Insider Tip: Part of the fun of Taos is getting out of town to those big open skies. You’ll see plenty of them behind the Overland Sheepskin Co. store, along with some vintage trucks to pose with. “In Taos, posing with trucks is considered fine art,” says Kevin Anderson, a local photographer.

Jefferson Graham is a Los Angeles–based writer-photographer, the host of the PhotowalksTV travel photography series on YouTube, cohost of the iPhone Photo Show podcast and frequent traveler to New Mexico.


Rowena Crest viewpoint, Columbia River and The Dalles in autumn

Francesco Vaninetti Photo/Getty Images

The Dalles

Columbia Gorge, Washington and Oregon 

By Amanda Castleman

Evergreens blanket the misty Pacific Northwest. But each autumn, pockets of deciduous foliage ignite with colors rivaling New England’s prime leaf-peeping terrain. And the trees put on their most spectacular show against backdrops of craggy, snow-gilded mountains along America’s largest national scenic area, the Columbia Gorge.

This 80-mile corridor divides Washington and Oregon. Yet its mighty waterway springs from further north in the Rocky Mountains, in British Columbia, eventually pouring more water into the Pacific than any other river in the Americas. En route, the Columbia River races under 4,000-foot cliffs and basalt spires, passing vineyards and rich farmlands.

“With that beautiful fall light, you feel like you’re driving into a dream,” says Cheryl Lubbert, co-owner of Sakura Ridge, a newly renovated luxury bed-and-breakfast in Hood River, Oregon. “You get all the orchards changing color and you see Mount Adams and Mount Hood. It’s just a really inspiring view that makes you feel connected to nature and the Northwest.”

The gorge has many moods. For a high-desert sagebrush experience, look to its eastern stretches. The Grand Coulee Dam — the country’s largest hydropower producer — welcomes visitors year round. Catch its light show, which runs until late-September, or a free guided tour through late-October. Don’t leave town without stopping at the Gehrke Windmill Garden, where a folk artist transformed found objects into whimsical kinetic sculptures.

Continue south along Banks Lake 34 miles to Sun Lakes–Dry Falls State Park. Ice Age floods once raged through there, creating a cascade four times the width of Niagara Falls. Today the 3½-mile-wide cataract lies bare, exposing all its stunning torrent-gouged geology.

As the Columbia River pours into central Washington, pause for wine tasting and maybe a Labor Day concert or early October grape stomp at Cave B Estate Winery. Other highlights include the Manhattan Project National Historical Park, where workers helped usher in the atomic era.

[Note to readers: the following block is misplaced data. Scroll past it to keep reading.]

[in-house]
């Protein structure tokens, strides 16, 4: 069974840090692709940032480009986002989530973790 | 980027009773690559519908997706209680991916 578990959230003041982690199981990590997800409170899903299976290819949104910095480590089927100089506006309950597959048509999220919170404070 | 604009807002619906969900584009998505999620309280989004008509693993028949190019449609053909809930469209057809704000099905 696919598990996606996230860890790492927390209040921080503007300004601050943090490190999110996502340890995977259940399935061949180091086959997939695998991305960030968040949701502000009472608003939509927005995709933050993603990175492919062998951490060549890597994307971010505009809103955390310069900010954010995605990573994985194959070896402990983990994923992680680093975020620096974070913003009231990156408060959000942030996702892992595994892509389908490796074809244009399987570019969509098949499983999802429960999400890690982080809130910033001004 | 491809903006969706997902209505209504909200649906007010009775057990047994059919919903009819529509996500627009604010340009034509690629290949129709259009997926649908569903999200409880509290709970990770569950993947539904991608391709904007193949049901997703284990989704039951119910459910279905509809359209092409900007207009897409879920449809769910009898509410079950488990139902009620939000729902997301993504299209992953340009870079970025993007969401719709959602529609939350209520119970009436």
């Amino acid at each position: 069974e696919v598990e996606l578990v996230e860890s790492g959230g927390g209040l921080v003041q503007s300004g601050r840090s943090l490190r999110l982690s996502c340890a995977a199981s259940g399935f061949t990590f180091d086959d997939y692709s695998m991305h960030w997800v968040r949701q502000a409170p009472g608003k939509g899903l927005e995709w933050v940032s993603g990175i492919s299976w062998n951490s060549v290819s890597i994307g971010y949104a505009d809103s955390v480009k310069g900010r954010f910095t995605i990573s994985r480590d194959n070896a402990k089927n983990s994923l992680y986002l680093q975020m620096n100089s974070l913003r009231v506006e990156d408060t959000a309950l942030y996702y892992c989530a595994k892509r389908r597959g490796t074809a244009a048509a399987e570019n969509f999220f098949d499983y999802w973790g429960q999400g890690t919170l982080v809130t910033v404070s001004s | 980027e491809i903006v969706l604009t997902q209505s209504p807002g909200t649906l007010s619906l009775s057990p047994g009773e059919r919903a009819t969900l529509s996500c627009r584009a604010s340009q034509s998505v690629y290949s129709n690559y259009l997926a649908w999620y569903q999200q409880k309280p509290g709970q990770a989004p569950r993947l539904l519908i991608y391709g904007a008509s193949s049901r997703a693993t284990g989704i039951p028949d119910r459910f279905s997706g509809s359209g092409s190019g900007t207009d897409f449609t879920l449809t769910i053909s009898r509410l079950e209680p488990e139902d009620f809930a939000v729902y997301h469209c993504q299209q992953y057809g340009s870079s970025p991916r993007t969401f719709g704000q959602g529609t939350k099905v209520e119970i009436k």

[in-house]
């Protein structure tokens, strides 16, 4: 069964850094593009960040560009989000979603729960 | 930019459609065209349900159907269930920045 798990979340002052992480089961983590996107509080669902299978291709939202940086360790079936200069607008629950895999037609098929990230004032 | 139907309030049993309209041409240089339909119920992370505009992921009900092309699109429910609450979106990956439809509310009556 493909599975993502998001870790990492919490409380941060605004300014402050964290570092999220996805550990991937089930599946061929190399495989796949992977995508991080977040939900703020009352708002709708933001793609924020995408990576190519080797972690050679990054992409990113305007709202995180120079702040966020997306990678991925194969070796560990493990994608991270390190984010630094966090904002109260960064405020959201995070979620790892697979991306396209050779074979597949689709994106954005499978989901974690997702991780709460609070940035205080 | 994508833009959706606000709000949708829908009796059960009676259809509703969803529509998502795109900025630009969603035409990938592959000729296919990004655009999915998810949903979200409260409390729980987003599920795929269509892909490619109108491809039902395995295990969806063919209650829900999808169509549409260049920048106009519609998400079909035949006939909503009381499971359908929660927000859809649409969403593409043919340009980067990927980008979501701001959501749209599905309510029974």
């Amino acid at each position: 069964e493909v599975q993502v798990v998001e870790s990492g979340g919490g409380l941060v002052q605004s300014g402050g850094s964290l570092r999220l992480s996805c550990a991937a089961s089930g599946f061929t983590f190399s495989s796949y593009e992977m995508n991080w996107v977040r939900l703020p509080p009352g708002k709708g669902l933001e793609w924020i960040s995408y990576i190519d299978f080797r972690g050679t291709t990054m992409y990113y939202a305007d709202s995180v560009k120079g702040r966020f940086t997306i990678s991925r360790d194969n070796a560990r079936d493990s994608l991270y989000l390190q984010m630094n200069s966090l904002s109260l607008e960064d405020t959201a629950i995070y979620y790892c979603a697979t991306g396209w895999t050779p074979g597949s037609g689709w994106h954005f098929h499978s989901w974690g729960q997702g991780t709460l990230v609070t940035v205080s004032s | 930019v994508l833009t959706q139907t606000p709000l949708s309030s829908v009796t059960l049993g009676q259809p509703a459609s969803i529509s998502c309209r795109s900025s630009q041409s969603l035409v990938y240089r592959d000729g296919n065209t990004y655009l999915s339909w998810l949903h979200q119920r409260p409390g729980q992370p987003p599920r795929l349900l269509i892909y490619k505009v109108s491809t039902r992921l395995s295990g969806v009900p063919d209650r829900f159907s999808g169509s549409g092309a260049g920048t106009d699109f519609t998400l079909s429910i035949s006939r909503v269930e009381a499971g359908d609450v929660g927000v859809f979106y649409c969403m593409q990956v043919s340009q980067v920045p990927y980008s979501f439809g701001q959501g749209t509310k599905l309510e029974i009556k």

Moving west, Oregon’s the Dalles and Hood River serve up a sophisticated farm-to-table culinary scene, along with world-class windsurfing. Hiking and mountain-biking trails also abound for more mellow outdoor experiences. Tip: The 35-mile Fruit Loop drive passes farm stands, breweries, cideries and wineries, making for a very snackable circuit.

Finally, as the Columbia surges into the sea 100 miles west of Portland, history buffs shouldn’t miss the national park marking the turnaround point of Meriwether Lewis, William Clark and Sacagawea, their Lemhi Shoshone guide. Their early 1800s expedition ended on this rainforest-cloaked coast, but for autumnal travelers, thankfully the fun is only just beginning.

Dine: In Troutdale, Oregon, a 1920s gas station now houses the Sugarpine Drive-In. Expect nostalgic American classics, from brats to a whipped feta and muhammara sandwich, alongside cherry-cola pie topped with Cocoa Puffs.

Stay: SageCliffe Resort sits beside the Gorge Amphitheatre, one of the world’s most scenic concert venues. Accommodations range from yurts situated for stargazing to suites with vine-swathed terraces. Fall rates start at $279 (two- and three-night minimum).

Insider tip: Cruise the only sea-level route through the Cascades with the American Queen Voyages sternwheeler, the largest overnight riverboat west of the Mississippi.

Seattle-based writer and photographer Amanda Castleman covers culture and adventure for BBC Travel, National Geographic and Sierra.​